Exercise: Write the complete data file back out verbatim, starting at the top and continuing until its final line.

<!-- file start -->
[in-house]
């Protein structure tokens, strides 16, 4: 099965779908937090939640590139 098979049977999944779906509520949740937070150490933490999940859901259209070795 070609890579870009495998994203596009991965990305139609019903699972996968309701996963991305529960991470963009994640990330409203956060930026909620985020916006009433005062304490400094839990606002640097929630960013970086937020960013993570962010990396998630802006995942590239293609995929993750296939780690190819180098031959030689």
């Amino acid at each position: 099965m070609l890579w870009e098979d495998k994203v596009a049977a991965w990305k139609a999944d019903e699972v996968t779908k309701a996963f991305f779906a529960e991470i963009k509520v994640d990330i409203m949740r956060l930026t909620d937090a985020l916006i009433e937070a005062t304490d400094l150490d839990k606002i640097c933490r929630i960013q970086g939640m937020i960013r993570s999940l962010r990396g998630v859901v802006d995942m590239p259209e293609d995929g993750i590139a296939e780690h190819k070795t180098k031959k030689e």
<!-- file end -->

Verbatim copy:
[in-house]
């Protein structure tokens, strides 16, 4: 099965779908937090939640590139 098979049977999944779906509520949740937070150490933490999940859901259209070795 070609890579870009495998994203596009991965990305139609019903699972996968309701996963991305529960991470963009994640990330409203956060930026909620985020916006009433005062304490400094839990606002640097929630960013970086937020960013993570962010990396998630802006995942590239293609995929993750296939780690190819180098031959030689």
């Amino acid at each position: 099965m070609l890579w870009e098979d495998k994203v596009a049977a991965w990305k139609a999944d019903e699972v996968t779908k309701a996963f991305f779906a529960e991470i963009k509520v994640d990330i409203m949740r956060l930026t909620d937090a985020l916006i009433e937070a005062t304490d400094l150490d839990k606002i640097c933490r929630i960013q970086g939640m937020i960013r993570s999940l962010r990396g998630v859901v802006d995942m590239p259209e293609d995929g993750i590139a296939e780690h190819k070795t180098k031959k030689e």